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Unix+clones Tunneling SSH over HTTP(S)
Post date: March 12, 2006, 04:03 Category: Network Views: 54
Tutorial quote: This document explains how to set up an Apache server and SSH client to allow tunneling SSH over HTTP(S). This can be useful on restricted networks that either firewall everything except HTTP traffic (tcp/80) or require users to use a local (HTTP) proxy.
Unix+clones Postfix performance tuning
Post date: May 21, 2005, 07:05 Category: Optimizing Views: 82
Tutorial quote: Postfix is fast out of the box, but like other packages, you can usually tune it to work even faster. Furthermore, there are situations where Postfix may not perform as well as you expected, whether because of hardware or software limitations on the server system or other adverse conditions, such as a big influx of spam or undeliverable mail. This article shows you how to find and analyze the most common performance problems.
Linux Build a Home Terabyte Backup System Using Linux
Post date: November 30, 2005, 20:11 Category: Miscellaneous Views: 84
Tutorial quote: A terabyte-plus backup and storage system is now an affordable option for Linux users. This article discusses options for building and configuring an inexpensive, expandable, Linux-based backup server.
Debian Aggregating network interfaces
Post date: February 12, 2006, 02:02 Category: Network Views: 43
Tutorial quote: Using more than one hard drive to achieve better performance and fault tolerance is very common. Less well known is that it's also possible to aggregate more than one network interface into a single logical interface. In Linux, this is handled by the bonding driver. Benefits of doing this are much the same as the benefits of aggregating discs using RAID: if one device dies, your server carries on working and by using two devices in parallel, performance can be improved.
Debian Filesystems (ext3, reiser, xfs, jfs) comparison on Debian Etch
Post date: April 23, 2006, 04:04 Category: Benchmarks Views: 16
Tutorial quote: There are a lot of Linux filesystems comparisons available but most of them are anecdotal, based on artificial tasks or completed under older kernels. This benchmark essay is based on 11 real-world tasks appropriate for a file server with older generation hardware (Pentium II/III, EIDE hard-drive).
Unix+clones DNS name serving through NSD
Post date: July 5, 2005, 02:07 Category: Network Views: 80
Tutorial quote: Given the sheer importance of name servers in providing Domain Name System (DNS) resolution -- a process used by every Web-facing application to translate domain names into IP addresses and vice versa -- not many people put much thought into the available software alternatives for pulling off this feat. One compelling application is NSD, an alternative to the widely deployed BIND name server.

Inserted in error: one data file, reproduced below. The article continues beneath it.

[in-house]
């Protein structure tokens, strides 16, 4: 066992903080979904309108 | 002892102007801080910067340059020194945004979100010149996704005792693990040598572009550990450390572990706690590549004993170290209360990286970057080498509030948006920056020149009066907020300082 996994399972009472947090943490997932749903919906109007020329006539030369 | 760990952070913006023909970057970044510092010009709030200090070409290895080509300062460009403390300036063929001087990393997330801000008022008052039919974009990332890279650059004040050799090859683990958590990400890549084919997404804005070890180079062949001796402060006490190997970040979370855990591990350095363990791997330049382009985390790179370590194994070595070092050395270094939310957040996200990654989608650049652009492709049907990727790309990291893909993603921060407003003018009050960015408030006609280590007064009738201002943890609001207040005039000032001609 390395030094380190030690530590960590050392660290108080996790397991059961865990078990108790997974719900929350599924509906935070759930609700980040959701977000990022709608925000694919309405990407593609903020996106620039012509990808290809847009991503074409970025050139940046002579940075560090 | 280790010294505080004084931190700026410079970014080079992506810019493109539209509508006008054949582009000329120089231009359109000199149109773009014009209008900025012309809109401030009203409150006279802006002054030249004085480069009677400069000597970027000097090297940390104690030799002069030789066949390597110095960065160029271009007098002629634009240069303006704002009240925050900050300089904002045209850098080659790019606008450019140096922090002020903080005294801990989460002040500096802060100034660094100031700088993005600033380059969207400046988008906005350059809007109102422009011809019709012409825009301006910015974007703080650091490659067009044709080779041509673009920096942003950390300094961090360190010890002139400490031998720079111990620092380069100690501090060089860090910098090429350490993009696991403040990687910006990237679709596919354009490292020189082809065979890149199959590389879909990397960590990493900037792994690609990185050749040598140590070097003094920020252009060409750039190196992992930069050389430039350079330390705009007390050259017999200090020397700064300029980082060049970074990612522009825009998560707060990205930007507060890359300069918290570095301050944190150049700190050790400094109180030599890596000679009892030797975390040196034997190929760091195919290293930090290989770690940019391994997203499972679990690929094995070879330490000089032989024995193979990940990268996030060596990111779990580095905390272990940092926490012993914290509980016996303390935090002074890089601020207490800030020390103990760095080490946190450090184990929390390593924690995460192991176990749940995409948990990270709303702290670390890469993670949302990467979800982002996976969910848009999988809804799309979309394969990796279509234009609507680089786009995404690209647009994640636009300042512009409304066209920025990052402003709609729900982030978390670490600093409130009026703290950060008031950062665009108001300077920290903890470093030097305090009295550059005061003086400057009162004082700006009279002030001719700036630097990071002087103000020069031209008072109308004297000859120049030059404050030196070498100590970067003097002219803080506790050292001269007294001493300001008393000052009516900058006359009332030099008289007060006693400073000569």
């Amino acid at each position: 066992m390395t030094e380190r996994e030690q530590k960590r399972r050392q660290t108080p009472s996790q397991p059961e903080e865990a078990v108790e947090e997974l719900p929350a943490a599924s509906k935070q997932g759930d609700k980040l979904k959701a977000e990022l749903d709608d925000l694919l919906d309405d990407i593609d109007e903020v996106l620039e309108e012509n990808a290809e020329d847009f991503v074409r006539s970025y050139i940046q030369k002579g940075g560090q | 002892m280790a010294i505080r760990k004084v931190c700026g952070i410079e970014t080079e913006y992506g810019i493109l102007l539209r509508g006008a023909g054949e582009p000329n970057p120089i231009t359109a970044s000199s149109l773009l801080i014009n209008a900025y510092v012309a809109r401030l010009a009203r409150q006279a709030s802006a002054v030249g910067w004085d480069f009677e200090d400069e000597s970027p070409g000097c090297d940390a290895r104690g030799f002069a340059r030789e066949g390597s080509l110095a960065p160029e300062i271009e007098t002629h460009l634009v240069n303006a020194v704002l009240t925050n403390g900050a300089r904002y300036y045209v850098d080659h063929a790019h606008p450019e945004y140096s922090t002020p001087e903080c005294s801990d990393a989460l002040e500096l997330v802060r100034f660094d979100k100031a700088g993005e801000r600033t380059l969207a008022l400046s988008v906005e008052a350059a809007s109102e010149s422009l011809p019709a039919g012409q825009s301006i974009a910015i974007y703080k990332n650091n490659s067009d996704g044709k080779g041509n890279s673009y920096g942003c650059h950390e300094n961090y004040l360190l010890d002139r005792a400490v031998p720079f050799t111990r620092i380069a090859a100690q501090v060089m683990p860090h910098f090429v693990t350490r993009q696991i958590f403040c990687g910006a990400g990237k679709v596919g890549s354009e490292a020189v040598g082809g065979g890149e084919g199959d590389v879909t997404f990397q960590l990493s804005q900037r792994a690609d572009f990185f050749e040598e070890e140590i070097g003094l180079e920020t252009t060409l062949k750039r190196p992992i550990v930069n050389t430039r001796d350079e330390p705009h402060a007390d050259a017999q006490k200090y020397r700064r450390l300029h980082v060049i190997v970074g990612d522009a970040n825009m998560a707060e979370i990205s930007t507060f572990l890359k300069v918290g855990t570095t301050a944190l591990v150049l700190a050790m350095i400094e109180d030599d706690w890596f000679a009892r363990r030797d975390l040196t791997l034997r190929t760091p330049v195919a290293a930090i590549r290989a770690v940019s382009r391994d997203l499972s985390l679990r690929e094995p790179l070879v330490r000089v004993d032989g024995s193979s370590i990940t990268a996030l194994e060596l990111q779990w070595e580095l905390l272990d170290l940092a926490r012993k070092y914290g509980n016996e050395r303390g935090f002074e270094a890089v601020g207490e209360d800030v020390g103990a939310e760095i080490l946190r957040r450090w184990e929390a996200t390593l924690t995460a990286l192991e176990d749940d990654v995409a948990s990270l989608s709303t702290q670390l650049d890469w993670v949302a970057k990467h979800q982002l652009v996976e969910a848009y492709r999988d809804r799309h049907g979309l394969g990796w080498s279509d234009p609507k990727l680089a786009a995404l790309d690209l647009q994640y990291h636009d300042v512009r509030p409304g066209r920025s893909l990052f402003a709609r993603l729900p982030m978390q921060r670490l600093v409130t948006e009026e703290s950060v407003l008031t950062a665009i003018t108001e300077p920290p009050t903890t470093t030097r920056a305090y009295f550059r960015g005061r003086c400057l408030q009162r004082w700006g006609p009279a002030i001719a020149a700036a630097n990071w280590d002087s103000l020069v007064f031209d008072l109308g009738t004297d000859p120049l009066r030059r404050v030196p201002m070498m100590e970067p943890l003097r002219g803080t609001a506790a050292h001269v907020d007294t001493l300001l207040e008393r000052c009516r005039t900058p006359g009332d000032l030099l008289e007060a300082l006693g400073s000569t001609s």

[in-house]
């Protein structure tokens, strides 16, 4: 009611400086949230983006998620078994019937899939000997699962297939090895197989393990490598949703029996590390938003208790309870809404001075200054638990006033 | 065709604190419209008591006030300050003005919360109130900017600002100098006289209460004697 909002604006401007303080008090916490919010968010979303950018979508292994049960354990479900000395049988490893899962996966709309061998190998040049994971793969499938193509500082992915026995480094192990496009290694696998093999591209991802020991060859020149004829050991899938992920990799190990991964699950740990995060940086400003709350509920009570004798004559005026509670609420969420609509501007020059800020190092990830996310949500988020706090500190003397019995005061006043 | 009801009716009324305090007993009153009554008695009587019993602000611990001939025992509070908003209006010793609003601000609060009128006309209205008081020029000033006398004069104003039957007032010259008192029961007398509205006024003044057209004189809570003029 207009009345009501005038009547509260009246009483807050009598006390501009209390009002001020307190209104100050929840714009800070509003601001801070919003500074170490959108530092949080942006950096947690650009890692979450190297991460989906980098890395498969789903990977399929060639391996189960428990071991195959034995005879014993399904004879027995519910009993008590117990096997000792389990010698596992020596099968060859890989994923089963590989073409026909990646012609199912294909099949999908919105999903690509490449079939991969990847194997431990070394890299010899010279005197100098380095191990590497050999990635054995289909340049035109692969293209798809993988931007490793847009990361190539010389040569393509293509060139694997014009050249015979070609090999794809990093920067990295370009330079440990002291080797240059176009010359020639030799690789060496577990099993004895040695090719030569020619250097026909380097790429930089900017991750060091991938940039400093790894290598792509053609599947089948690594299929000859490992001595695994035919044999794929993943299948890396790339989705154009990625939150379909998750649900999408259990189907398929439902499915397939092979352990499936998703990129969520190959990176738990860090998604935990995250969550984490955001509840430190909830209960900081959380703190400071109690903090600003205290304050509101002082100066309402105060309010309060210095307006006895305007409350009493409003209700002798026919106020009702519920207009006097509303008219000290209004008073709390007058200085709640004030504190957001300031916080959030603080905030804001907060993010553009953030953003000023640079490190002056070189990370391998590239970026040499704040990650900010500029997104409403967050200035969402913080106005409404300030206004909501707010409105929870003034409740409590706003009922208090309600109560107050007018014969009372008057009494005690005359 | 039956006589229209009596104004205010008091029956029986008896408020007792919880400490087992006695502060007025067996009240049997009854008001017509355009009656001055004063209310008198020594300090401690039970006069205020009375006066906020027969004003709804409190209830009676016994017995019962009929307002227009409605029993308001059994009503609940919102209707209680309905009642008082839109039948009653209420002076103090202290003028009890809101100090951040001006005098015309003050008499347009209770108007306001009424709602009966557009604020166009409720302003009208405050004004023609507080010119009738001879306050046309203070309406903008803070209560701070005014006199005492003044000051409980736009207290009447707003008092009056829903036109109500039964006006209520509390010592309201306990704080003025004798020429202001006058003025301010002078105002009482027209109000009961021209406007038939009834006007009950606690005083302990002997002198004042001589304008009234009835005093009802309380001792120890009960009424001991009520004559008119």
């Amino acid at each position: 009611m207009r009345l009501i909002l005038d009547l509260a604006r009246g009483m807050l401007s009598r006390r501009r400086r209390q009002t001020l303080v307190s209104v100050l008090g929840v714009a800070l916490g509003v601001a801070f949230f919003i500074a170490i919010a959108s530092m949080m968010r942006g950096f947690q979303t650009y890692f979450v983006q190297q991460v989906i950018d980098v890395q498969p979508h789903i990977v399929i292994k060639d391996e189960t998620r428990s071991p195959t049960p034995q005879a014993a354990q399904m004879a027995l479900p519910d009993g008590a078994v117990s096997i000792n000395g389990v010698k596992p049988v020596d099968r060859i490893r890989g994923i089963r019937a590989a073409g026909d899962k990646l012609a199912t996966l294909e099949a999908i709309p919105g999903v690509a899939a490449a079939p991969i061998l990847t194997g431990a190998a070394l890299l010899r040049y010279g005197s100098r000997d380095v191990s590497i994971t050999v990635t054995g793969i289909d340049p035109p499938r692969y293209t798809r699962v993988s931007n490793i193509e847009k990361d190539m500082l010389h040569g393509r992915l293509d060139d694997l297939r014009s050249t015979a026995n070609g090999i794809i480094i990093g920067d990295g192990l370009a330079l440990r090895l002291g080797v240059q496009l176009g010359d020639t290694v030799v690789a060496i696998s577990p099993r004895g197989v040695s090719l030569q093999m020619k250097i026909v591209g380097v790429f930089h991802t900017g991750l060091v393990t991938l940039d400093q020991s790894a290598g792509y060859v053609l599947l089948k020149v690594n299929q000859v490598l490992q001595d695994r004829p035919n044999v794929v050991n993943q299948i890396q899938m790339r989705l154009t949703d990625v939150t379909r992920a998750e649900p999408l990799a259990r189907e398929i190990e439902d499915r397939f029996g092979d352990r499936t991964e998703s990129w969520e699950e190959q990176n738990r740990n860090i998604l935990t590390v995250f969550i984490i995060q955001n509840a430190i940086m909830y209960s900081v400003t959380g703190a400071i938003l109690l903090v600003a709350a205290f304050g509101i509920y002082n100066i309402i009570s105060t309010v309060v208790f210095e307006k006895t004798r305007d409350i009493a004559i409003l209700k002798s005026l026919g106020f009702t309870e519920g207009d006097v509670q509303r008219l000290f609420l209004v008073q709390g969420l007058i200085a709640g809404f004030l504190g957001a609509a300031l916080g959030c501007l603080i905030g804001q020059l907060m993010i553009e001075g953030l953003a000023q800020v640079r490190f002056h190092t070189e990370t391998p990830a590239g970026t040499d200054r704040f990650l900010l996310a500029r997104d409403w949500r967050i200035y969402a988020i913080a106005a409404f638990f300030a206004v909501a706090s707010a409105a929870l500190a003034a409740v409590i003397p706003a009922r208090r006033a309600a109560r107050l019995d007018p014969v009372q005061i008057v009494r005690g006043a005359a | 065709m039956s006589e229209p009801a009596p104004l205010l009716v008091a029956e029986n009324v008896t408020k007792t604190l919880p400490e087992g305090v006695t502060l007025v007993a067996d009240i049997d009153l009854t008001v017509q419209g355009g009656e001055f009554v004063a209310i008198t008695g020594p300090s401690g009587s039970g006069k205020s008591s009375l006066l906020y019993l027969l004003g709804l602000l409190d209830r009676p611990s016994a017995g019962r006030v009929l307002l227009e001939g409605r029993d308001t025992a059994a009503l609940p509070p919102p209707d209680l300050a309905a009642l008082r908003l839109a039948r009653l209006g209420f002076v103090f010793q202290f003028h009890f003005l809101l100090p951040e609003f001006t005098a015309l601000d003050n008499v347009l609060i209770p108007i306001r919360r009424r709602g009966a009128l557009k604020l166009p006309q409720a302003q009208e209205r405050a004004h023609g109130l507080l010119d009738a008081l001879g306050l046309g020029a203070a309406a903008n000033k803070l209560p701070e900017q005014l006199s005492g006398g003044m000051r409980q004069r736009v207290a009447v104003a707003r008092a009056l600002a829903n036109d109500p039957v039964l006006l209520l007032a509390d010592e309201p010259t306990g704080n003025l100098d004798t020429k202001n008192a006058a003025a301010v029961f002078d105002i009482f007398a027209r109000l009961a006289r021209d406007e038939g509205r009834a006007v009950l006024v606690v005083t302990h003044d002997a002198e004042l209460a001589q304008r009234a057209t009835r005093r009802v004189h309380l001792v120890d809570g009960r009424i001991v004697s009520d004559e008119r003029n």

Unix+clones SSH Port Forwarding Through a Proxy Server
Post date: April 17, 2005, 23:04 Category: Network Views: 40
Tutorial quote: A common use of SSH is port forwarding (tunneling). This use causes traffic directed to a particular port to be sent to a specified port on another computer. Because traffic is sent through SSH, the traffic is encrypted, allowing the transmission of sensitive data through arbitrary services.
Unix+clones Build Your Own IM Server with Jabber
Post date: June 26, 2005, 18:06 Category: Network Views: 81
Tutorial quote: Instant messaging is a great business communications tool. For example, here at Enterprise Networking Planet the staff and writers all work in their pajamas at home, at far-flung points all over the globe. ENP's crusty editor-with-a-heart-of-gold Perry White lives in a villa in the South of France. I send in my columns from a sailboat currently anchored at Raratonga. Sure, we can exchange emails, but there are times when a live exchange is better.
Debian Splitting updatedb into daily and weekly
Post date: April 21, 2006, 08:04 Category: System Views: 14
Tutorial quote: We all appreciate the locate command when we are such in a hurry we cannot afford a full and in-elegant find. What we like a little less, though, is the updatedb script consuming up all our disk bandwidth at each boot, summoned by anacron.

Of course, this is only the case if you are running a "desktop" machine: since you turn it on when you need to do some work, then you long for a way to shorten the period of reduced usability forced by updatedb.

Inversely, if you run a server that never goes down, and you successfully schedule your updatedb tasks late at night, then this article is not for you.
Linux Enhancing kernel security with grsecurity
Post date: November 25, 2005, 16:11 Category: Security Views: 74
Tutorial quote: Is your server as secure as it could be? Sure, you use a firewall, mandate strong passwords, and patch regularly. You even take a proactive approach by performing security audits with tools such as nmap and Nessus. Yet you may still be vulnerable to zero-day exploits and privilege escalation attacks. If these possibilities keep you awake at night, you're not alone. The sleepless folks with the grsecurity project have developed an easy-to-use set of security enhancements to help put your fears to rest.